Hot Mama’s Belize started circa 1996 producing habanero pepper jelly and exporting fresh peppers. Initially, just a few points of peppers, the export pepper business grew to 100,000 pounds with the highest being 250,000 pounds. After about seven years, Hot Mama’s transitioned from exporting the peppers to producing habanero pepper sauces, gourmet sauces, jellies, and specialty items including honey, fudge, and BBQ sauce. Currently they product four hot sauces including the Hot Mama’s Habanero Hot Sauce – Mild X, Habanero Hot Sauce – Hot XX, Habanero Hot Sauce – Fiery XXX, and Habanero Hot Sauce – Too Hot XXXX. Note that due to name registration issues in the United States, Hot Mama’s Belize is promoted under the Belizean Pepper Sauce name and products include the Habanero Pepper Sauce Hot XX, Habanero Pepper Sauce Fiery XXX, Sweet Pepper Sauce and Mango Sauce.
Caribbean Hot Sauce: Hot Mama’s Belize collection of Habanero Products. Photo Credit: © Hot Mama’s Belize.
So will you be trying one of these Caribbean pepper sauces or another on your next trip to the region? Or perhaps even picking up a bottle at your local Caribbean or ethnic food store or ordering online? These Caribbean hot sauce brands are authentic, and the varying flavors and heat level can add to the enjoyment of one’s meal.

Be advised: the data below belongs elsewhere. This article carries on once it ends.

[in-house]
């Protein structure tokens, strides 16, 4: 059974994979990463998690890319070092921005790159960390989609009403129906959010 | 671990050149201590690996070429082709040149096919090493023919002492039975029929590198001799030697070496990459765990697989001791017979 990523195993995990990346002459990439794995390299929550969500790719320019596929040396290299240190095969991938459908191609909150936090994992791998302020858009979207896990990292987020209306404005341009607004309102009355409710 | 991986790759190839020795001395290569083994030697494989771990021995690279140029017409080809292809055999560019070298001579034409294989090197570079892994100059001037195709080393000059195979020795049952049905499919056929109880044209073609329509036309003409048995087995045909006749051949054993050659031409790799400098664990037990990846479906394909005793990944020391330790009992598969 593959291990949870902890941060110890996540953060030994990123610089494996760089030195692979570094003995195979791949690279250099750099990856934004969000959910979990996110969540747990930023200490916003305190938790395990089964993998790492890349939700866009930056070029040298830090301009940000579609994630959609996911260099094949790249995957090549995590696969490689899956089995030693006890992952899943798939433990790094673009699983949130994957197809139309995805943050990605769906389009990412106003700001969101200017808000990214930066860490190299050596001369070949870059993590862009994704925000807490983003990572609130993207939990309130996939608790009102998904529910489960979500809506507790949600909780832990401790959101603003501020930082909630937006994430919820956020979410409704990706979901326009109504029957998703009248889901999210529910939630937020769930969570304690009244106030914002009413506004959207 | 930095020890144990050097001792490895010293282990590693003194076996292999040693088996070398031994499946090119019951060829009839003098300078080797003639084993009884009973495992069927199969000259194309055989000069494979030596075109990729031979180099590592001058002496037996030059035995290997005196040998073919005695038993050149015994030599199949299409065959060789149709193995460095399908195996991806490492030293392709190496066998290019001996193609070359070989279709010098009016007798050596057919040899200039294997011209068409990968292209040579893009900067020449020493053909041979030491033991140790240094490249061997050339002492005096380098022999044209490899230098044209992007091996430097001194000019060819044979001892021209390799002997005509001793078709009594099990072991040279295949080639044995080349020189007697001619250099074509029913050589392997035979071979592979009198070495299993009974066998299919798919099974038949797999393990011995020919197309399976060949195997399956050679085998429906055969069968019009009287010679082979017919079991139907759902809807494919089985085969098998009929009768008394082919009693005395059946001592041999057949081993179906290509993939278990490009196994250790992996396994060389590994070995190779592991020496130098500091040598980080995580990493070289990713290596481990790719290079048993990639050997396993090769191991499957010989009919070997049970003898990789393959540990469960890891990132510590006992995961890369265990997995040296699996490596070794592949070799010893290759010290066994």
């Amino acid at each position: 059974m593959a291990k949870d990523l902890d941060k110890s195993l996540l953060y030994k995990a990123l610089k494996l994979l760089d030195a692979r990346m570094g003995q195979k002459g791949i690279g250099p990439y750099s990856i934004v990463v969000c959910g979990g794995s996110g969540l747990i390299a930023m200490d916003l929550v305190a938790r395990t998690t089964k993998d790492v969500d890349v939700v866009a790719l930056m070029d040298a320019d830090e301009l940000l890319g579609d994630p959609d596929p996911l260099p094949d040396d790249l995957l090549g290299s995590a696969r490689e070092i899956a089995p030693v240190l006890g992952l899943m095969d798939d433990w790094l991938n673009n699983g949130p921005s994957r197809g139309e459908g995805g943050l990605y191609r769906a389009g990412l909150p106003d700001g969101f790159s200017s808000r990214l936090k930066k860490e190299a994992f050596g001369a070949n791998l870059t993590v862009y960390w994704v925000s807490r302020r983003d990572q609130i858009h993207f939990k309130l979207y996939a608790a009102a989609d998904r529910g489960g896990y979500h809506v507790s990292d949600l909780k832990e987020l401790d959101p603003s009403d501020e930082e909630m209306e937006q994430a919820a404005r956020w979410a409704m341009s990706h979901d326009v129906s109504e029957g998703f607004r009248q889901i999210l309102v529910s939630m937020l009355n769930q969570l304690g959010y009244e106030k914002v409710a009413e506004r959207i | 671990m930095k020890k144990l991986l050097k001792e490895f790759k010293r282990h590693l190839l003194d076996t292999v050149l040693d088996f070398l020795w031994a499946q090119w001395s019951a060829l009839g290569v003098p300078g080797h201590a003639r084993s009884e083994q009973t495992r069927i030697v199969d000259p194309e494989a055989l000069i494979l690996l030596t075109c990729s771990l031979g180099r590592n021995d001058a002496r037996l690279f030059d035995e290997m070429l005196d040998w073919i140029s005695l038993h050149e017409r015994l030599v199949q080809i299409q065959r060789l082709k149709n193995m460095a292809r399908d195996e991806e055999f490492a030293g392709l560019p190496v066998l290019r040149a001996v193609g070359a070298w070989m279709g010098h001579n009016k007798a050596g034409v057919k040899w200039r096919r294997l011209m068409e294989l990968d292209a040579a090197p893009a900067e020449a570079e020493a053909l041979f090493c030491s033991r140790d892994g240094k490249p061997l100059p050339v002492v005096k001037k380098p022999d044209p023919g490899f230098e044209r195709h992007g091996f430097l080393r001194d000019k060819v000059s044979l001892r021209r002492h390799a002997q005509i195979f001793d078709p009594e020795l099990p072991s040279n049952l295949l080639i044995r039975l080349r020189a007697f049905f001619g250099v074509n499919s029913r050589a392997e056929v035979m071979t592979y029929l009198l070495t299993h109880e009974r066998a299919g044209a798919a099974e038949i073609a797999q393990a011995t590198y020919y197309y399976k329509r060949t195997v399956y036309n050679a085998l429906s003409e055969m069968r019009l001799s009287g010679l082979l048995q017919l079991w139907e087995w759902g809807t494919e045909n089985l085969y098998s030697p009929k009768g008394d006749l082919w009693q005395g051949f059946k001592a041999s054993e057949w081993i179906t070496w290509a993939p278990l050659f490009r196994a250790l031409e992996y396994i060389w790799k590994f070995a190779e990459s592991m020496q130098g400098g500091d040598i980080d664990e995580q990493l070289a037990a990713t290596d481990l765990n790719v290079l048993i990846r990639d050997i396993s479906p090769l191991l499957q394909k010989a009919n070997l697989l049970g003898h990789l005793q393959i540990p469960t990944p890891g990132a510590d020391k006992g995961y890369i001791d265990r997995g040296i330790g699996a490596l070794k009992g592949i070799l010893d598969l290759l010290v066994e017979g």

Note: This blog post/article is part of a series featuring Caribbean entrepreneurs and businesses sponsored by the Caribbean Export Development Agency. Working together with the European Union, the Caribbean Export Development Agency supports the sustainable development of Caribbean brands ultimately to increase employment in the region, inclusiveness, particularly for youth, women and indigenous groups, and secure overall poverty reduction.